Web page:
Black wattle insect pests currently in Brazil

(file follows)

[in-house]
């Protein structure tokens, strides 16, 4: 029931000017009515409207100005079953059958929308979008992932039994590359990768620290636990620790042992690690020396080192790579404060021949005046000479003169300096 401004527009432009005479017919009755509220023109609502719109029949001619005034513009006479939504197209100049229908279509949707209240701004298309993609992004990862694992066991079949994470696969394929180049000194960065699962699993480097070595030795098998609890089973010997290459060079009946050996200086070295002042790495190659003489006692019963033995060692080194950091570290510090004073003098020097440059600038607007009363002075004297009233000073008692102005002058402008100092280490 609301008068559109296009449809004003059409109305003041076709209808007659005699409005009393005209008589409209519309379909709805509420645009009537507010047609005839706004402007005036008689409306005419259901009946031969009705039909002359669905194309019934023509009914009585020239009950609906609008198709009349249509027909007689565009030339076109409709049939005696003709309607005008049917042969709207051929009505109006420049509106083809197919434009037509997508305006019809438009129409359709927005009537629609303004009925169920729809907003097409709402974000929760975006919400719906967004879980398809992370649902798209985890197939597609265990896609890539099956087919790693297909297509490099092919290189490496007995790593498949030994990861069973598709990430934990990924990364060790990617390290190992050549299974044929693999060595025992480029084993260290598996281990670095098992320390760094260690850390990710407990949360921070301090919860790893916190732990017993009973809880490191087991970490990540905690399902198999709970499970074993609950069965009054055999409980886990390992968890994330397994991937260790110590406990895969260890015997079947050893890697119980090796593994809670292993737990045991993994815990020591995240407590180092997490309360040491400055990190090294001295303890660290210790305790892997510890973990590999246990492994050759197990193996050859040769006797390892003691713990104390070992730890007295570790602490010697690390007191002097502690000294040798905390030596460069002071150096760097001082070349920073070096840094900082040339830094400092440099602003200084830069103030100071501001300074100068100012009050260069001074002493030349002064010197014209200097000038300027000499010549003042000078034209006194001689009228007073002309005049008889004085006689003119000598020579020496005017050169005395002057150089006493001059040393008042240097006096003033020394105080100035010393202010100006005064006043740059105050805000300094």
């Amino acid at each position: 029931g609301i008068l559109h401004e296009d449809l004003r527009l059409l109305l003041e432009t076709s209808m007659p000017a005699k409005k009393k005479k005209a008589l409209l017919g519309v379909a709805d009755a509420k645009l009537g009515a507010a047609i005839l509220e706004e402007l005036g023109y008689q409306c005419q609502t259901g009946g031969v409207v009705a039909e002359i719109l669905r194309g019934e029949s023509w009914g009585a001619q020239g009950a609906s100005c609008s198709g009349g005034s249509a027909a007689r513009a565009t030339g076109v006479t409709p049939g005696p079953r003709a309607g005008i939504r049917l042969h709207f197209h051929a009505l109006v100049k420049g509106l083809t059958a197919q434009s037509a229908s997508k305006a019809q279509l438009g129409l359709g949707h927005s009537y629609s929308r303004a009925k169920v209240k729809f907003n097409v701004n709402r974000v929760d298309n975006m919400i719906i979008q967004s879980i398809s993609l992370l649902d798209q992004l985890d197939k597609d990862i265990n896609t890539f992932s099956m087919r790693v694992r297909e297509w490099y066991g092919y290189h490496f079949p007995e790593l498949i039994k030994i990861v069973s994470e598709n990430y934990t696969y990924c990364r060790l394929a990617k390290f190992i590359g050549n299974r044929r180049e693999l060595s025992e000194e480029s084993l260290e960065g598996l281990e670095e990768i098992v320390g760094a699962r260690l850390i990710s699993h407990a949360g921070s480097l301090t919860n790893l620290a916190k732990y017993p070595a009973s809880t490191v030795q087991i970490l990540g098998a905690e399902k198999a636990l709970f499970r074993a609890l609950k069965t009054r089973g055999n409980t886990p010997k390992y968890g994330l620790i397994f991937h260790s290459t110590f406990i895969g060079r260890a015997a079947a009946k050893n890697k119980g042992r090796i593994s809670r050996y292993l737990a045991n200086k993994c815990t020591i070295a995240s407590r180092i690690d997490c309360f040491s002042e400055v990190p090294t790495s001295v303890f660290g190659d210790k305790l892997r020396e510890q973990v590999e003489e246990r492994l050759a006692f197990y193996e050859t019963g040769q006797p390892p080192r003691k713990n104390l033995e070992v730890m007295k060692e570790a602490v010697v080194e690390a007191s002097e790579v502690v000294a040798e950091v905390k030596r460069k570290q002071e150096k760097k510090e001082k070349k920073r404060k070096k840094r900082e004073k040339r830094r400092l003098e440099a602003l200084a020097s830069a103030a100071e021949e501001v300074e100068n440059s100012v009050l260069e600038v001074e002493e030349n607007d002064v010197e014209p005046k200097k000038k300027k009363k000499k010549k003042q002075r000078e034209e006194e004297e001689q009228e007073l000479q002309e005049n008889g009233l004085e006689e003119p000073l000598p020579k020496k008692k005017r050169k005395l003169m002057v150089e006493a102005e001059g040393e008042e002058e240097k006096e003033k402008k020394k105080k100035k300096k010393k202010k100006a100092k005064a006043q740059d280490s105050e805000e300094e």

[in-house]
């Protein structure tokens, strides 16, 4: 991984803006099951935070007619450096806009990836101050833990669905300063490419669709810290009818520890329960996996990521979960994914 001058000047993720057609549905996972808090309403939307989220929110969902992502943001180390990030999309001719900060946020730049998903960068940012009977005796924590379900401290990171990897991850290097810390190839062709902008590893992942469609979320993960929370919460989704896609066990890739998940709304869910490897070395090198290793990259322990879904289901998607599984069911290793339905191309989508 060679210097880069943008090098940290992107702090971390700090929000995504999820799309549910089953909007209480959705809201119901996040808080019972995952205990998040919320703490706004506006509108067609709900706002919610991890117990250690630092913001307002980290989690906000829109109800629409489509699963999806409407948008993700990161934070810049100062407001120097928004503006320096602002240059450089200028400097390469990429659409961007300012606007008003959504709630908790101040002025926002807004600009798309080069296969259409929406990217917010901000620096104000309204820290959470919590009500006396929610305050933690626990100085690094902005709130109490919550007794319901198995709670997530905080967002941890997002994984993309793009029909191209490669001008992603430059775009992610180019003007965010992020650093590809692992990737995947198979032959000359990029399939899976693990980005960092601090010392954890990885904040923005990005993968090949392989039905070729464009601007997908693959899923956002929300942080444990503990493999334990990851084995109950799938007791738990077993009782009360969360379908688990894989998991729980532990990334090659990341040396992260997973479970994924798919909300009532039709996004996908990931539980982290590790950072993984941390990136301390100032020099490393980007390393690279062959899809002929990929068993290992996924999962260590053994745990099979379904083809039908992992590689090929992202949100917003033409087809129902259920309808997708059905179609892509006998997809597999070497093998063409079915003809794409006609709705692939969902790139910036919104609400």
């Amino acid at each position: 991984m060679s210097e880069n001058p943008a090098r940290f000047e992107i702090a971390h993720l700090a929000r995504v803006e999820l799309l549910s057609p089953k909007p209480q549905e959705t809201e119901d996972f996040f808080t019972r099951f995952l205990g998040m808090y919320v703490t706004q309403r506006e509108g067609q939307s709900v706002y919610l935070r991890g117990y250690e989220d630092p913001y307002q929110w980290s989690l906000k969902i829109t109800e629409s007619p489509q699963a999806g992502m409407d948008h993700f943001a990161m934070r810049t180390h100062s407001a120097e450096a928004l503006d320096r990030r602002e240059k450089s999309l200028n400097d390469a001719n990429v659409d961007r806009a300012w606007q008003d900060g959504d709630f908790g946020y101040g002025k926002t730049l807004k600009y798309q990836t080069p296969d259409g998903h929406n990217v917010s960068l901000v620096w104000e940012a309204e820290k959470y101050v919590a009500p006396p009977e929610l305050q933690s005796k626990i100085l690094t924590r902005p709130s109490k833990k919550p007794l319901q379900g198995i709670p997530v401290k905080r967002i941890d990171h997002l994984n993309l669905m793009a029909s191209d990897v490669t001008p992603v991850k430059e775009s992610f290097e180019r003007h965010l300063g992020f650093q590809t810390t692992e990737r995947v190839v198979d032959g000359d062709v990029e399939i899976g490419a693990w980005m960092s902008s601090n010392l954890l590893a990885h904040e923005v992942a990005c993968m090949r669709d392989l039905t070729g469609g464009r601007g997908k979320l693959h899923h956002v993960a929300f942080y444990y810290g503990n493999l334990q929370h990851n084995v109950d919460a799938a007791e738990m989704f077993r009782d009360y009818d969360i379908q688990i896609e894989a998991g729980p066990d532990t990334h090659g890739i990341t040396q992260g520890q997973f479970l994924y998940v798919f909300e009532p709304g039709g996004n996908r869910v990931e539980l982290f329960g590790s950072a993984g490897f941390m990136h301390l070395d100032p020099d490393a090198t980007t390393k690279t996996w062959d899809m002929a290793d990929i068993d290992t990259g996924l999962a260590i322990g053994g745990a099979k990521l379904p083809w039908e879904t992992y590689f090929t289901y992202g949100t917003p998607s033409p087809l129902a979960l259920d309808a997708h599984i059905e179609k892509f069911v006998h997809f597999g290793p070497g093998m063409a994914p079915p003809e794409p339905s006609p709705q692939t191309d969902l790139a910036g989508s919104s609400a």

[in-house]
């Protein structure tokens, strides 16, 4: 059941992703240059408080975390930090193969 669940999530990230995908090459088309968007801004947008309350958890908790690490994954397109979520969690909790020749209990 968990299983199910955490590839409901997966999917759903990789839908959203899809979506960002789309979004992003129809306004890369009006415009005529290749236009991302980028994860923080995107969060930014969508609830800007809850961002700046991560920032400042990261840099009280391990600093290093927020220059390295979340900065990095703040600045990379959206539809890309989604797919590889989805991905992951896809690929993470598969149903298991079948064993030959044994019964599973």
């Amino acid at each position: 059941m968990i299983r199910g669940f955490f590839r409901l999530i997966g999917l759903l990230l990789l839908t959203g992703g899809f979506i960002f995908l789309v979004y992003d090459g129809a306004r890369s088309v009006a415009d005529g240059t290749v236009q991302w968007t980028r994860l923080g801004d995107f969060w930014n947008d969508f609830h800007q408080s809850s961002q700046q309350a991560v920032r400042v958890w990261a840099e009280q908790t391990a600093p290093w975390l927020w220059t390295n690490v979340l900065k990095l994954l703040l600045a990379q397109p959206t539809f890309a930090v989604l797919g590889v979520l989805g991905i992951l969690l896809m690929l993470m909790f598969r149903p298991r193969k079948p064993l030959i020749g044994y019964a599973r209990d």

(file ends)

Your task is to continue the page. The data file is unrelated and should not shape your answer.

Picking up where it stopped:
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1 Global Advanced Research Journal of Agricultural Science (ISSN: ) Vol. 3(12) pp , December, 2014 Special Anniversary Review Issue. Available online Copyright 2014 Global Advanced Research Journals Review Black wattle insect pests currently in Brazil Maria Angélica Ono, Elisângela Novais Lopes Ferreira, Wesley Augusto Conde Godoy Departamento de Entomologia e Acarologia, Escola Superior de Agricultura Luiz de Queiroz, Universidade de São Paulo, Av. Pádua Dias, 11, Piracicaba São Paulo, Brazil. Accepted 12 December, 2014 This review treats the main insect pests associated with black wattle in Brazil, as an attempt to generate information useful for pest-management programs in plantations of Acacia mearnsii. This is the first compilation of insect species associated with black wattle in Brazil. Essential data about biology, behaviour, and evidence of infestation are also presented to improve the detection of pests and prevent invasions of new areas. Occurrences of pests in black wattle are described, and the damage caused by these insects to the plantations is also discussed. The main black wattle insect pest in Brazil is Oncideres impluviata (Coleoptera, Cerambycidae), which has been recorded annually in plantations in the state of Rio Grande do Sul. Keywords: Acacia mearnsii pests, black wattle pest status INTRODUCTION Acacia mearnsii De Wild (black wattle) is a small tree or a large shrub native to south-eastern Australia (Nair 2007). The black wattle has high adaptive ability, as evidenced by its presence in several regions of the world (Endress 1994; Yazaki 1997; Seigler 2002). Besides Australia, the black wattle also occurs in South Africa; North, Central and South America; many countries of Asia, particularly in India, Indonesia, and China; and several countries of Europe. It is widely grown by companies and small farmers for commercial purposes (Nair 2007; Searle 1997; Stein and Tonietto 1997; http// The trees are grown on a large scale because the bark is a good source of tannin, which is essential for leather tanning (Sherry 1971; Schneider 1999; Boland 2006; Nair 2007). Tannin can also be used as anti-corrosive agent *Corresponding Author's and in water treatment procedures (Mangrich et al. 2014). Black wattle is also a source of gum, usually employed in the pharmaceutical and food industries (Searle 1997); and is used as an ornamental plant, to control erosion, as a nitrogen-fixer for soil replenishment, and as raw material for paper (Sherry 1971; Kannegiesser 1990; Lorenzi et al. 2003; Caldeira et al. 2004). A. mearnsii can also be used to produce charcoal (Oliveira 1968; Caldeira et al. 2003; Riegel et al. 2008), and due to its low lignin content, it has been used to produce cellulose (Freddo et al. 1999). Mixing A. mearnsii with Pinus elliottii Engelm and Eucalyptus grandis (Hill, 1862) can improve the structure of particleboard (Hillig et al. 2002). The plant has also been used in erosion control and reforestation projects (Schneider et al. 2005). In Brazil, A. mearnsii is economically and socially important in the southern Brazilian state of Rio Grande do Sul, because large numbers of small growers cultivate the tree under contract with companies (Stein and Tonietto 1997).